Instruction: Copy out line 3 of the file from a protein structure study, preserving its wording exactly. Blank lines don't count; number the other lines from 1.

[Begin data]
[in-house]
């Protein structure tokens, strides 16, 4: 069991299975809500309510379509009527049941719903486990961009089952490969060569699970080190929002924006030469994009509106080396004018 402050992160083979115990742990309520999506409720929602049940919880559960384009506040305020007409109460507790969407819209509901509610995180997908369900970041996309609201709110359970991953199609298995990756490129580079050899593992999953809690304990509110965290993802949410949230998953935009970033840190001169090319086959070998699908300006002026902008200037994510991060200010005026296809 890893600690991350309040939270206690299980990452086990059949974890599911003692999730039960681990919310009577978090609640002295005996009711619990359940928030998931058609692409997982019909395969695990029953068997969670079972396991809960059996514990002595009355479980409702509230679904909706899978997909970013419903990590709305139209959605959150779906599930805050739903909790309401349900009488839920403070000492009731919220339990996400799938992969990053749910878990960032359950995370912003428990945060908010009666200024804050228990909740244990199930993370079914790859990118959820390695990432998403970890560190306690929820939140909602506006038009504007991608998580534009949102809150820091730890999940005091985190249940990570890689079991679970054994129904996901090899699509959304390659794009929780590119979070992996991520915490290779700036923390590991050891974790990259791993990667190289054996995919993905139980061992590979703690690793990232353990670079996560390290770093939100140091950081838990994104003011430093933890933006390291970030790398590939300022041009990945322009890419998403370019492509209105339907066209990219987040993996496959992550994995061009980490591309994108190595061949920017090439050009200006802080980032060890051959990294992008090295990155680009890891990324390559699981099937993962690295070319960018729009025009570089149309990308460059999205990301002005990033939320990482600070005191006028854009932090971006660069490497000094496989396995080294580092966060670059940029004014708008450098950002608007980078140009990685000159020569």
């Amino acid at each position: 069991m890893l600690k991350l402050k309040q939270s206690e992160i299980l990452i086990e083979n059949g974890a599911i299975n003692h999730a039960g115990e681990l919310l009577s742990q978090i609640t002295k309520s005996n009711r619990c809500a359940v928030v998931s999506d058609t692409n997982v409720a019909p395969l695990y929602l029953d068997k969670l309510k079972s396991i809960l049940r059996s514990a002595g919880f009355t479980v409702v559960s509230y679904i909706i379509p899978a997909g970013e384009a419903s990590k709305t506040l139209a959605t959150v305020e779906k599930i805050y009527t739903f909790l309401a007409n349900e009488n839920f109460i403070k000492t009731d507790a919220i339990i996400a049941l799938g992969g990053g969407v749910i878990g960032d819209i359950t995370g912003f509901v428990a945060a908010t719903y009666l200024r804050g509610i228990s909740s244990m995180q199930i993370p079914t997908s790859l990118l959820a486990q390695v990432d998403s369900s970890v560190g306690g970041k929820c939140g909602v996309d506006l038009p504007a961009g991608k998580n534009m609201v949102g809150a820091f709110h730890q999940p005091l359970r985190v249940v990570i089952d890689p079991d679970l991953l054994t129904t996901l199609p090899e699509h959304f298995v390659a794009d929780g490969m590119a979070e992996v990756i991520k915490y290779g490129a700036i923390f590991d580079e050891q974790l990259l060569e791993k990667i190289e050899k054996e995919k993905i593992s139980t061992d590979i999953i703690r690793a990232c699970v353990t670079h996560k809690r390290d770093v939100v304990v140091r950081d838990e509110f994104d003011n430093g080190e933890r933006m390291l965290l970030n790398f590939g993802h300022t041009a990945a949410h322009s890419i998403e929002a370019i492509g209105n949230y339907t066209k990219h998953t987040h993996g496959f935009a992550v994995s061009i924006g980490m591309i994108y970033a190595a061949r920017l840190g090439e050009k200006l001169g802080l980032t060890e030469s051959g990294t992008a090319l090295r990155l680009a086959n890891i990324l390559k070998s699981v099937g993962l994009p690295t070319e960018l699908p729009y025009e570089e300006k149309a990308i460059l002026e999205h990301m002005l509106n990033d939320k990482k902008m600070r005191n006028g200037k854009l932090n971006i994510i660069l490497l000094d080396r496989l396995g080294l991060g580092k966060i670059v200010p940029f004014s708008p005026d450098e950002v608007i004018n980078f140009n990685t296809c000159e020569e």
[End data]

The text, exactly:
């Amino acid at each position: 069991m890893l600690k991350l402050k309040q939270s206690e992160i299980l990452i086990e083979n059949g974890a599911i299975n003692h999730a039960g115990e681990l919310l009577s742990q978090i609640t002295k309520s005996n009711r619990c809500a359940v928030v998931s999506d058609t692409n997982v409720a019909p395969l695990y929602l029953d068997k969670l309510k079972s396991i809960l049940r059996s514990a002595g919880f009355t479980v409702v559960s509230y679904i909706i379509p899978a997909g970013e384009a419903s990590k709305t506040l139209a959605t959150v305020e779906k599930i805050y009527t739903f909790l309401a007409n349900e009488n839920f109460i403070k000492t009731d507790a919220i339990i996400a049941l799938g992969g990053g969407v749910i878990g960032d819209i359950t995370g912003f509901v428990a945060a908010t719903y009666l200024r804050g509610i228990s909740s244990m995180q199930i993370p079914t997908s790859l990118l959820a486990q390695v990432d998403s369900s970890v560190g306690g970041k929820c939140g909602v996309d506006l038009p504007a961009g991608k998580n534009m609201v949102g809150a820091f709110h730890q999940p005091l359970r985190v249940v990570i089952d890689p079991d679970l991953l054994t129904t996901l199609p090899e699509h959304f298995v390659a794009d929780g490969m590119a979070e992996v990756i991520k915490y290779g490129a700036i923390f590991d580079e050891q974790l990259l060569e791993k990667i190289e050899k054996e995919k993905i593992s139980t061992d590979i999953i703690r690793a990232c699970v353990t670079h996560k809690r390290d770093v939100v304990v140091r950081d838990e509110f994104d003011n430093g080190e933890r933006m390291l965290l970030n790398f590939g993802h300022t041009a990945a949410h322009s890419i998403e929002a370019i492509g209105n949230y339907t066209k990219h998953t987040h993996g496959f935009a992550v994995s061009i924006g980490m591309i994108y970033a190595a061949r920017l840190g090439e050009k200006l001169g802080l980032t060890e030469s051959g990294t992008a090319l090295r990155l680009a086959n890891i990324l390559k070998s699981v099937g993962l994009p690295t070319e960018l699908p729009y025009e570089e300006k149309a990308i460059l002026e999205h990301m002005l509106n990033d939320k990482k902008m600070r005191n006028g200037k854009l932090n971006i994510i660069l490497l000094d080396r496989l396995g080294l991060g580092k966060i670059v200010p940029f004014s708008p005026d450098e950002v608007i004018n980078f140009n990685t296809c000159e020569e």